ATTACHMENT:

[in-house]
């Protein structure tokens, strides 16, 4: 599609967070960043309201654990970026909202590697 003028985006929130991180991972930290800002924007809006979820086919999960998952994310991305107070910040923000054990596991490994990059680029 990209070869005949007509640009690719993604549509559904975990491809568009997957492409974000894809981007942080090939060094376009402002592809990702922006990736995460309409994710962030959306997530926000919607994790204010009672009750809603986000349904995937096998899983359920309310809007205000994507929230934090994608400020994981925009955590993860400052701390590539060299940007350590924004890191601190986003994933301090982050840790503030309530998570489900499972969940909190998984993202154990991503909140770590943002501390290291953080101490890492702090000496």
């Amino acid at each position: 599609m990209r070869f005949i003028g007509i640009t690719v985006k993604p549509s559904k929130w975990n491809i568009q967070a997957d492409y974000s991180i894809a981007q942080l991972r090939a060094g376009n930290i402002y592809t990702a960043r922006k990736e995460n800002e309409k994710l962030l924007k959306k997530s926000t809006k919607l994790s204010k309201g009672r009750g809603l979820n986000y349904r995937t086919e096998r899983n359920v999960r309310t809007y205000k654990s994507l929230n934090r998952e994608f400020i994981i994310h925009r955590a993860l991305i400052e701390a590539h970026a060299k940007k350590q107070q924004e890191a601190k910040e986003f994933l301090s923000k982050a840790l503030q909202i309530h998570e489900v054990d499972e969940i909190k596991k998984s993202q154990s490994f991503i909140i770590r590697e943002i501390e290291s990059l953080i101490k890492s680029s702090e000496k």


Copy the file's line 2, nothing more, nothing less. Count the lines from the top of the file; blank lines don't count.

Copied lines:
């Protein structure tokens, strides 16, 4: 599609967070960043309201654990970026909202590697 003028985006929130991180991972930290800002924007809006979820086919999960998952994310991305107070910040923000054990596991490994990059680029 990209070869005949007509640009690719993604549509559904975990491809568009997957492409974000894809981007942080090939060094376009402002592809990702922006990736995460309409994710962030959306997530926000919607994790204010009672009750809603986000349904995937096998899983359920309310809007205000994507929230934090994608400020994981925009955590993860400052701390590539060299940007350590924004890191601190986003994933301090982050840790503030309530998570489900499972969940909190998984993202154990991503909140770590943002501390290291953080101490890492702090000496």